01/09/2013 12:56 pm ET Updated Mar 11, 2013

Markey: Mark His Words

From an environmental perspective, it is hard to imagine a better choice than Rep. Ed Markey, D-Mass., to fill the vacancy created by Senator John Kerry's departure to the State Department.

A special election will take place in June for the remaining two years of Kerry's term. It is unclear whether Markey, who has officially declared his candidacy, will be challenged in a Democratic primary. Nor has any Republican yet entered the race, although recently defeated Senator Scott Brown is expected to announce he will run again.

That having been said, there is no prospective candidate on the Massachusetts horizon with Markey's proven record of courage, dedication, expertise and tenacity in championing environmental protection issues. Certainly in the U.S. House of Representatives, Markey and Rep. Henry Waxman, D-Calif. have been far and away the leading lawmakers in addressing a broad range of current and future environmental concerns.

As dean of the Massachusetts delegation, the 66-year-old Markey has served 36 years in the U.S. House of Representatives, and during that time, no one has been more outspoken in taking on the industrial polluters. He has shown no hesitation in facing down the fossil fuel industry when he has perceived it to be at fault. British Petroleum can attest to this as Markey relentlessly hounded the oil company to make full restitution for the damage caused by its disastrous Gulf of Mexico oil spill.

Markey has been a leading congressional advocate of subsidies to expedite the development and distribution of clean, renewable energy sources, and he is an author of the successful bill to increase automobile fuel economy.

In pillorying the House Republicans' unprecedented crusade to roll back environmental regulations, Markey has never minced words, whether his party was in the majority or minority, but he has been more than just a name-caller. The congressman is always armed with detailed charts and other documentation when he levels his broadsides at Republican adversaries. It is this preparation that has engendered a begrudging respect among GOP ranks, even when smarting from his criticism.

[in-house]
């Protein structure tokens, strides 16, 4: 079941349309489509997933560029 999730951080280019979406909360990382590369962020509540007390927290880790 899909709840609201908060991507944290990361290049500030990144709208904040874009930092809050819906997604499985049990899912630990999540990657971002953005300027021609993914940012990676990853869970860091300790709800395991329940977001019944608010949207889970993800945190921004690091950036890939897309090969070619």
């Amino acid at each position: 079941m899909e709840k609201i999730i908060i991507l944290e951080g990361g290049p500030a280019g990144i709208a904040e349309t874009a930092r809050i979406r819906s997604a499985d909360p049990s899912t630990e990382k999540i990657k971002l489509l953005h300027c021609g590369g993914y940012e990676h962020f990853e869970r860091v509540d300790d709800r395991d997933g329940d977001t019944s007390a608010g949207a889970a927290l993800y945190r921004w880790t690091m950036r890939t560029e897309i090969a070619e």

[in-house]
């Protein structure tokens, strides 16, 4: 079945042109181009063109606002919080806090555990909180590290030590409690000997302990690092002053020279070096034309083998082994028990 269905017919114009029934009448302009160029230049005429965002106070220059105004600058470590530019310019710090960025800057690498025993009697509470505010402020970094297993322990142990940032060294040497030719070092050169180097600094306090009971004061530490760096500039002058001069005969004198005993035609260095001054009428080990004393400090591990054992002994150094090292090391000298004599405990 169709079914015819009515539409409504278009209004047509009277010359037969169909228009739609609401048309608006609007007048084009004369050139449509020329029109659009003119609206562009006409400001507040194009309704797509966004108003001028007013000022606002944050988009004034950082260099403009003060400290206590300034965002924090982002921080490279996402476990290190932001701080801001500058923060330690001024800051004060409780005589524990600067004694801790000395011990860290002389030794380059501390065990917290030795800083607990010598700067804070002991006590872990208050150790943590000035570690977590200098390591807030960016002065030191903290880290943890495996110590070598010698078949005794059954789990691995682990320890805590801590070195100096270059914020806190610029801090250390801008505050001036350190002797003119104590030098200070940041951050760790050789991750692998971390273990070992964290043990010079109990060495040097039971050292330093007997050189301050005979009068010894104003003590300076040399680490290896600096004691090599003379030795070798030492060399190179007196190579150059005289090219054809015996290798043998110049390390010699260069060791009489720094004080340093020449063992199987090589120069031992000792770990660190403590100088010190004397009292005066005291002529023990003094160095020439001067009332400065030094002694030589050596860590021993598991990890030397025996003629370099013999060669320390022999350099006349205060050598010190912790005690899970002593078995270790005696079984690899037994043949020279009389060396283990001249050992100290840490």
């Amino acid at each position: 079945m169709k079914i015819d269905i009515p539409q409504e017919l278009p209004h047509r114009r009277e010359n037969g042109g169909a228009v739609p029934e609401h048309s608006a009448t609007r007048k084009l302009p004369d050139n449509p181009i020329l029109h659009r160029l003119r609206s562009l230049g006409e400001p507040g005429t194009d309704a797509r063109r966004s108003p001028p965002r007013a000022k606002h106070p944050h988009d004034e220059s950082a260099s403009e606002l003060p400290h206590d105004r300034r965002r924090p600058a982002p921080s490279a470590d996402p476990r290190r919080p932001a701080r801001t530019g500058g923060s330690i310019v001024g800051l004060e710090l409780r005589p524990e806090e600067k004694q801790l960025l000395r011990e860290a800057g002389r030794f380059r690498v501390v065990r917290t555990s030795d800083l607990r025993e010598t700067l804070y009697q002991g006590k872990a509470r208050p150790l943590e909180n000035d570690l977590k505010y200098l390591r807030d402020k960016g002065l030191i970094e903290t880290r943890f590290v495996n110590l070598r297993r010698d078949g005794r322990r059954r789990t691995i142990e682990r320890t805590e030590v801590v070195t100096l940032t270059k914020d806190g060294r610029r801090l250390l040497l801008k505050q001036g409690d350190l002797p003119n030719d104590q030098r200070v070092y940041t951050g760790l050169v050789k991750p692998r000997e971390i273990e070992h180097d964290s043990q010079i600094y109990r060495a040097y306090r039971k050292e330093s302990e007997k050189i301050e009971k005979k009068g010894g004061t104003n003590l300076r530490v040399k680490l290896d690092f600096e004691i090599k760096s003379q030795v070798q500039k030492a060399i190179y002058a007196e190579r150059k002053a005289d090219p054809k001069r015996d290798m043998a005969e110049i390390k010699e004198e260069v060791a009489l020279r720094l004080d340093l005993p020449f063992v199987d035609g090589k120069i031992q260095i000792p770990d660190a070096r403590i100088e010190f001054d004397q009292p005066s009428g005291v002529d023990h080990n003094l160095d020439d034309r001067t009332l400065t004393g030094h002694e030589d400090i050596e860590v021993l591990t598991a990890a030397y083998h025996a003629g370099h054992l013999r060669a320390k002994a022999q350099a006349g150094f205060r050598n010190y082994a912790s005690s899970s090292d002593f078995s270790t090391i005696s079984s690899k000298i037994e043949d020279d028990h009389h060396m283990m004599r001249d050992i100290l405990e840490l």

When Democrats held the majority in the House between 2006 and 2010, Speaker Nancy Pelosi made Markey the democratic point man on climate change by naming him chairman of a special committee devoted to that subject. He proceeded to hold 80 hearings over that four year period, compiling a body of overwhelming evidence authenticating the threat and pointing to the most effective ways to mitigate it.

Election of Markey to the Senate would strengthen the hands of Barbara Boxer, D-Calif. and several other senators who have made the environment their signature issue and have already established a formidable coalition. At a time when our natural resource base is under major stress from human mismanagement, Massachusetts needs a senator of Markey's environmental vision -- and so does the nation.